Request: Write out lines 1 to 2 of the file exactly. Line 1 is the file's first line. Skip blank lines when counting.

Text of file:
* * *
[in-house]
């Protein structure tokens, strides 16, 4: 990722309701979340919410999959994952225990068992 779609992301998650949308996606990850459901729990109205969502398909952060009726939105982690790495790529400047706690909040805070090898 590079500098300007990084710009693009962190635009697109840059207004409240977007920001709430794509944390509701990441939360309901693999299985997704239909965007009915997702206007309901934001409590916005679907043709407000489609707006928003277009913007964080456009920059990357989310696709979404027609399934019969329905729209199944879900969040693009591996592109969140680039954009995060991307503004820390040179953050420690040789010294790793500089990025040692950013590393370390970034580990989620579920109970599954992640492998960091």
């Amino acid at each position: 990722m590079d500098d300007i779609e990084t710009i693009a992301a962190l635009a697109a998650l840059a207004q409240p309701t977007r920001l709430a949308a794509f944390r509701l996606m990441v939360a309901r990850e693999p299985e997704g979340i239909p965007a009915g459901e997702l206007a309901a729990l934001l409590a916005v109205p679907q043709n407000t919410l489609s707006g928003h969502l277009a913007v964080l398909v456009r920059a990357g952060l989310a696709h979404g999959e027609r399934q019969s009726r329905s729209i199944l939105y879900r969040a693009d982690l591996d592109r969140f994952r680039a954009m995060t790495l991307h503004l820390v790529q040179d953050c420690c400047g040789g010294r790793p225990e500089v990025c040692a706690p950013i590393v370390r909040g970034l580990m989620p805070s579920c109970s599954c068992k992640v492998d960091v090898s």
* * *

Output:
[in-house]
């Protein structure tokens, strides 16, 4: 990722309701979340919410999959994952225990068992 779609992301998650949308996606990850459901729990109205969502398909952060009726939105982690790495790529400047706690909040805070090898 590079500098300007990084710009693009962190635009697109840059207004409240977007920001709430794509944390509701990441939360309901693999299985997704239909965007009915997702206007309901934001409590916005679907043709407000489609707006928003277009913007964080456009920059990357989310696709979404027609399934019969329905729209199944879900969040693009591996592109969140680039954009995060991307503004820390040179953050420690040789010294790793500089990025040692950013590393370390970034580990989620579920109970599954992640492998960091």